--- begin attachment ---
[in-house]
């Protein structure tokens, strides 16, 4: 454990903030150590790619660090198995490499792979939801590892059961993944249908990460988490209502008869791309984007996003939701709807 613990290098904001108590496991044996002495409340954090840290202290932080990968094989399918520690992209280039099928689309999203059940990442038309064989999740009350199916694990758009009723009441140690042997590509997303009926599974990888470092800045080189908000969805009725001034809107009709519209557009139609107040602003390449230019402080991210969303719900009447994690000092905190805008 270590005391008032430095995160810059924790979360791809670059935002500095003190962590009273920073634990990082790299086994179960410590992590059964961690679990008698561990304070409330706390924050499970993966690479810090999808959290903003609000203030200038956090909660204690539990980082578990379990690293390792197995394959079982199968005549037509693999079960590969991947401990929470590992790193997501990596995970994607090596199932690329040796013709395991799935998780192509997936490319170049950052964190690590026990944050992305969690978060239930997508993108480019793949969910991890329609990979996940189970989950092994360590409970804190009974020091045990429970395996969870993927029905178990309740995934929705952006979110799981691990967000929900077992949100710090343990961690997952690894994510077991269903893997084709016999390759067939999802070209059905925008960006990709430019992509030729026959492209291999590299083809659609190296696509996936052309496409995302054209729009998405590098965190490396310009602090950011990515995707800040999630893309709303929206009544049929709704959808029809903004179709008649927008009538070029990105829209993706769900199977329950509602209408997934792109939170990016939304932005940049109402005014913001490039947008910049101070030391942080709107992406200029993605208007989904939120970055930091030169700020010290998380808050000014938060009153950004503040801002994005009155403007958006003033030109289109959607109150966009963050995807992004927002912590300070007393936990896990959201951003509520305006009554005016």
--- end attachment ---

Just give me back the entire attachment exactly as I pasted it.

[in-house]
């Protein structure tokens, strides 16, 4: 454990903030150590790619660090198995490499792979939801590892059961993944249908990460988490209502008869791309984007996003939701709807 613990290098904001108590496991044996002495409340954090840290202290932080990968094989399918520690992209280039099928689309999203059940990442038309064989999740009350199916694990758009009723009441140690042997590509997303009926599974990888470092800045080189908000969805009725001034809107009709519209557009139609107040602003390449230019402080991210969303719900009447994690000092905190805008 270590005391008032430095995160810059924790979360791809670059935002500095003190962590009273920073634990990082790299086994179960410590992590059964961690679990008698561990304070409330706390924050499970993966690479810090999808959290903003609000203030200038956090909660204690539990980082578990379990690293390792197995394959079982199968005549037509693999079960590969991947401990929470590992790193997501990596995970994607090596199932690329040796013709395991799935998780192509997936490319170049950052964190690590026990944050992305969690978060239930997508993108480019793949969910991890329609990979996940189970989950092994360590409970804190009974020091045990429970395996969870993927029905178990309740995934929705952006979110799981691990967000929900077992949100710090343990961690997952690894994510077991269903893997084709016999390759067939999802070209059905925008960006990709430019992509030729026959492209291999590299083809659609190296696509996936052309496409995302054209729009998405590098965190490396310009602090950011990515995707800040999630893309709303929206009544049929709704959808029809903004179709008649927008009538070029990105829209993706769900199977329950509602209408997934792109939170990016939304932005940049109402005014913001490039947008910049101070030391942080709107992406200029993605208007989904939120970055930091030169700020010290998380808050000014938060009153950004503040801002994005009155403007958006003033030109289109959607109150966009963050995807992004927002912590300070007393936990896990959201951003509520305006009554005016």